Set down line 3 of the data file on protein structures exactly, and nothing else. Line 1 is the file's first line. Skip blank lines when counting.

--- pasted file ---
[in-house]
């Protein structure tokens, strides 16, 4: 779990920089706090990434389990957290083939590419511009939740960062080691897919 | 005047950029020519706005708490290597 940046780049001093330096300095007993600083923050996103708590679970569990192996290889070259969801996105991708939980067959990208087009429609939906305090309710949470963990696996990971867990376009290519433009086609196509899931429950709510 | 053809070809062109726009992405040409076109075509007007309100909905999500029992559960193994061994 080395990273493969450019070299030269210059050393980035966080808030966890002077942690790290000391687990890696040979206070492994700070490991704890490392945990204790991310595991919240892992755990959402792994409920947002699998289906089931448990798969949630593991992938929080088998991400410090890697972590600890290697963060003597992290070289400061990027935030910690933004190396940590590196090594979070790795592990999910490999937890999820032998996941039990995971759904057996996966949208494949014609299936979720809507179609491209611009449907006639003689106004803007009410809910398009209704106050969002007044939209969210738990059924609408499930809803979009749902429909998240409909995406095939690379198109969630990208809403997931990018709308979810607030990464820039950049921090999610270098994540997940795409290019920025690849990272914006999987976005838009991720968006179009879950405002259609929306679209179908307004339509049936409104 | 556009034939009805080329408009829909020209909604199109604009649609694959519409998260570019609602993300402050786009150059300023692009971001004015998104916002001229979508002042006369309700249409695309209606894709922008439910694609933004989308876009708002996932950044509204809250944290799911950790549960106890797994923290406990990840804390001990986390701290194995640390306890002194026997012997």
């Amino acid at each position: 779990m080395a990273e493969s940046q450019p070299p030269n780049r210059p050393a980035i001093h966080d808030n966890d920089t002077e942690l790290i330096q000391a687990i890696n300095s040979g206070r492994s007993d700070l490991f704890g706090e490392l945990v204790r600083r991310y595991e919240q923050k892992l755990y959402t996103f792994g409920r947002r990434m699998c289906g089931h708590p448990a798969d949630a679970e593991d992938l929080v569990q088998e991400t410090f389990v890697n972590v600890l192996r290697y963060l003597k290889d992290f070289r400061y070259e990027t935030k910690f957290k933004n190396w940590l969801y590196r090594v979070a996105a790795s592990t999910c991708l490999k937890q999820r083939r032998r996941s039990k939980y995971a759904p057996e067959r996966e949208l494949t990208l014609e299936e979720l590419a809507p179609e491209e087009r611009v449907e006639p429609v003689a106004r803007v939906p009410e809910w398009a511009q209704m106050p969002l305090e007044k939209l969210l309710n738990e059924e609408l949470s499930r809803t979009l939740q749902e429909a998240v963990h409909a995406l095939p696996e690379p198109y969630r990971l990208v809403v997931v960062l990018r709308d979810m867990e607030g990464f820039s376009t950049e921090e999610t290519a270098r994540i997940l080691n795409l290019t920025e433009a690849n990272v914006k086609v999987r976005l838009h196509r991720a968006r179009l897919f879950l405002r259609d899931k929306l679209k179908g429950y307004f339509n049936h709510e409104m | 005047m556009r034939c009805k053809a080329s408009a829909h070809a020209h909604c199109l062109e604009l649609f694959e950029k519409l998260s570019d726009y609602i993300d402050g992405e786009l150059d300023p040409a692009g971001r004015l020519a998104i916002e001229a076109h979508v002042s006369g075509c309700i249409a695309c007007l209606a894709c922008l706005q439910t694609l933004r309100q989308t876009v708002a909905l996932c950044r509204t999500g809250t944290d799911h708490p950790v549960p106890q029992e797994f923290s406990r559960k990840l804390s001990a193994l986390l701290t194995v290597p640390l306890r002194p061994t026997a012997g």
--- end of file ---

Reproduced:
């Amino acid at each position: 779990m080395a990273e493969s940046q450019p070299p030269n780049r210059p050393a980035i001093h966080d808030n966890d920089t002077e942690l790290i330096q000391a687990i890696n300095s040979g206070r492994s007993d700070l490991f704890g706090e490392l945990v204790r600083r991310y595991e919240q923050k892992l755990y959402t996103f792994g409920r947002r990434m699998c289906g089931h708590p448990a798969d949630a679970e593991d992938l929080v569990q088998e991400t410090f389990v890697n972590v600890l192996r290697y963060l003597k290889d992290f070289r400061y070259e990027t935030k910690f957290k933004n190396w940590l969801y590196r090594v979070a996105a790795s592990t999910c991708l490999k937890q999820r083939r032998r996941s039990k939980y995971a759904p057996e067959r996966e949208l494949t990208l014609e299936e979720l590419a809507p179609e491209e087009r611009v449907e006639p429609v003689a106004r803007v939906p009410e809910w398009a511009q209704m106050p969002l305090e007044k939209l969210l309710n738990e059924e609408l949470s499930r809803t979009l939740q749902e429909a998240v963990h409909a995406l095939p696996e690379p198109y969630r990971l990208v809403v997931v960062l990018r709308d979810m867990e607030g990464f820039s376009t950049e921090e999610t290519a270098r994540i997940l080691n795409l290019t920025e433009a690849n990272v914006k086609v999987r976005l838009h196509r991720a968006r179009l897919f879950l405002r259609d899931k929306l679209k179908g429950y307004f339509n049936h709510e409104m | 005047m556009r034939c009805k053809a080329s408009a829909h070809a020209h909604c199109l062109e604009l649609f694959e950029k519409l998260s570019d726009y609602i993300d402050g992405e786009l150059d300023p040409a692009g971001r004015l020519a998104i916002e001229a076109h979508v002042s006369g075509c309700i249409a695309c007007l209606a894709c922008l706005q439910t694609l933004r309100q989308t876009v708002a909905l996932c950044r509204t999500g809250t944290d799911h708490p950790v549960p106890q029992e797994f923290s406990r559960k990840l804390s001990a193994l986390l701290t194995v290597p640390l306890r002194p061994t026997a012997g």